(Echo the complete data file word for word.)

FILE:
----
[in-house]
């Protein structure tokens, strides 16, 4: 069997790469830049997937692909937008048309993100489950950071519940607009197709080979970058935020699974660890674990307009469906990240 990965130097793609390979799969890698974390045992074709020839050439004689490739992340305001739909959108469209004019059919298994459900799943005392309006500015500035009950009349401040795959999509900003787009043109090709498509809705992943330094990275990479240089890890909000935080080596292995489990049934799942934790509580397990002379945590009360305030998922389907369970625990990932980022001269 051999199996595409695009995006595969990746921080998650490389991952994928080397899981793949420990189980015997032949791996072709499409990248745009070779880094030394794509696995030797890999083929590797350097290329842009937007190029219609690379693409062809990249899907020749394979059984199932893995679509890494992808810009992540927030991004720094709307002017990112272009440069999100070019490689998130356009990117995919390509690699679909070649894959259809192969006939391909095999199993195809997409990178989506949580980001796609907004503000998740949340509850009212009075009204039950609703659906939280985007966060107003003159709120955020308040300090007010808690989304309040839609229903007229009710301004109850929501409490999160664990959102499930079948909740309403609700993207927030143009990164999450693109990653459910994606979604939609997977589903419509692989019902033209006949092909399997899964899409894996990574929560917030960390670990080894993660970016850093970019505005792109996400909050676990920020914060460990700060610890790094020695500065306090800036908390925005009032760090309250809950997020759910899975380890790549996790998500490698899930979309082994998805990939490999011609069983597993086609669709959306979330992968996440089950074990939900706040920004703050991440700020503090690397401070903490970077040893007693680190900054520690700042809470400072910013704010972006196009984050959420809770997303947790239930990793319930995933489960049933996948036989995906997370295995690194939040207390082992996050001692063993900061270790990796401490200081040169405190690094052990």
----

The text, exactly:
[in-house]
């Protein structure tokens, strides 16, 4: 069997790469830049997937692909937008048309993100489950950071519940607009197709080979970058935020699974660890674990307009469906990240 990965130097793609390979799969890698974390045992074709020839050439004689490739992340305001739909959108469209004019059919298994459900799943005392309006500015500035009950009349401040795959999509900003787009043109090709498509809705992943330094990275990479240089890890909000935080080596292995489990049934799942934790509580397990002379945590009360305030998922389907369970625990990932980022001269 051999199996595409695009995006595969990746921080998650490389991952994928080397899981793949420990189980015997032949791996072709499409990248745009070779880094030394794509696995030797890999083929590797350097290329842009937007190029219609690379693409062809990249899907020749394979059984199932893995679509890494992808810009992540927030991004720094709307002017990112272009440069999100070019490689998130356009990117995919390509690699679909070649894959259809192969006939391909095999199993195809997409990178989506949580980001796609907004503000998740949340509850009212009075009204039950609703659906939280985007966060107003003159709120955020308040300090007010808690989304309040839609229903007229009710301004109850929501409490999160664990959102499930079948909740309403609700993207927030143009990164999450693109990653459910994606979604939609997977589903419509692989019902033209006949092909399997899964899409894996990574929560917030960390670990080894993660970016850093970019505005792109996400909050676990920020914060460990700060610890790094020695500065306090800036908390925005009032760090309250809950997020759910899975380890790549996790998500490698899930979309082994998805990939490999011609069983597993086609669709959306979330992968996440089950074990939900706040920004703050991440700020503090690397401070903490970077040893007693680190900054520690700042809470400072910013704010972006196009984050959420809770997303947790239930990793319930995933489960049933996948036989995906997370295995690194939040207390082992996050001692063993900061270790990796401490200081040169405190690094052990």